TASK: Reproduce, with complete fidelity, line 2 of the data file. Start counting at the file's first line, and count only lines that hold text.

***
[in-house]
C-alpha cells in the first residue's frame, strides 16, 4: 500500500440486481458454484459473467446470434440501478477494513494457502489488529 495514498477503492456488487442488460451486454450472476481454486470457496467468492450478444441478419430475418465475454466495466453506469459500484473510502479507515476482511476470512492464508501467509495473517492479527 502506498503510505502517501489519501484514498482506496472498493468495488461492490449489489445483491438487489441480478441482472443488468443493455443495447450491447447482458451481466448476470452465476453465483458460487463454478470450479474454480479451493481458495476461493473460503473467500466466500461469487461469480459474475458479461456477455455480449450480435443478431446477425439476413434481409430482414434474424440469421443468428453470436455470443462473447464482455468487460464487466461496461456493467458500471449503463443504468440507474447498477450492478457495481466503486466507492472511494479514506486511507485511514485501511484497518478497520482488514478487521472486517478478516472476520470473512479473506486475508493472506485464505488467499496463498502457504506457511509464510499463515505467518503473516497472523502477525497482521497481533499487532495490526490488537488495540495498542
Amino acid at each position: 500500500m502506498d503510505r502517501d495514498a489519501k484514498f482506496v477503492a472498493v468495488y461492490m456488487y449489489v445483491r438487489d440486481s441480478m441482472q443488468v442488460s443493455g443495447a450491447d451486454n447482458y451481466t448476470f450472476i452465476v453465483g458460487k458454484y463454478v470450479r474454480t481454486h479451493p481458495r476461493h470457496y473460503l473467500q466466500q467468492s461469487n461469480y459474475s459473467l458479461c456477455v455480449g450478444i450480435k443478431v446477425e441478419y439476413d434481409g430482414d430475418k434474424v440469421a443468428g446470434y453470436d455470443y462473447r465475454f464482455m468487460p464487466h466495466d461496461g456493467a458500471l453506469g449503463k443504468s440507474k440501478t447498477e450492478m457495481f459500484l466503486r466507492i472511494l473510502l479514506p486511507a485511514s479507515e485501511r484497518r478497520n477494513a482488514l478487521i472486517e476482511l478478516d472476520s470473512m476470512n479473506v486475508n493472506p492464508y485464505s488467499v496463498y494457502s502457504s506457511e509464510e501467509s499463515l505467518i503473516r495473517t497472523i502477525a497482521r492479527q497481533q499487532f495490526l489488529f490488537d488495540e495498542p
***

C-alpha cells in the first residue's frame, strides 16, 4: 500500500440486481458454484459473467446470434440501478477494513494457502489488529 495514498477503492456488487442488460451486454450472476481454486470457496467468492450478444441478419430475418465475454466495466453506469459500484473510502479507515476482511476470512492464508501467509495473517492479527 502506498503510505502517501489519501484514498482506496472498493468495488461492490449489489445483491438487489441480478441482472443488468443493455443495447450491447447482458451481466448476470452465476453465483458460487463454478470450479474454480479451493481458495476461493473460503473467500466466500461469487461469480459474475458479461456477455455480449450480435443478431446477425439476413434481409430482414434474424440469421443468428453470436455470443462473447464482455468487460464487466461496461456493467458500471449503463443504468440507474447498477450492478457495481466503486466507492472511494479514506486511507485511514485501511484497518478497520482488514478487521472486517478478516472476520470473512479473506486475508493472506485464505488467499496463498502457504506457511509464510499463515505467518503473516497472523502477525497482521497481533499487532495490526490488537488495540495498542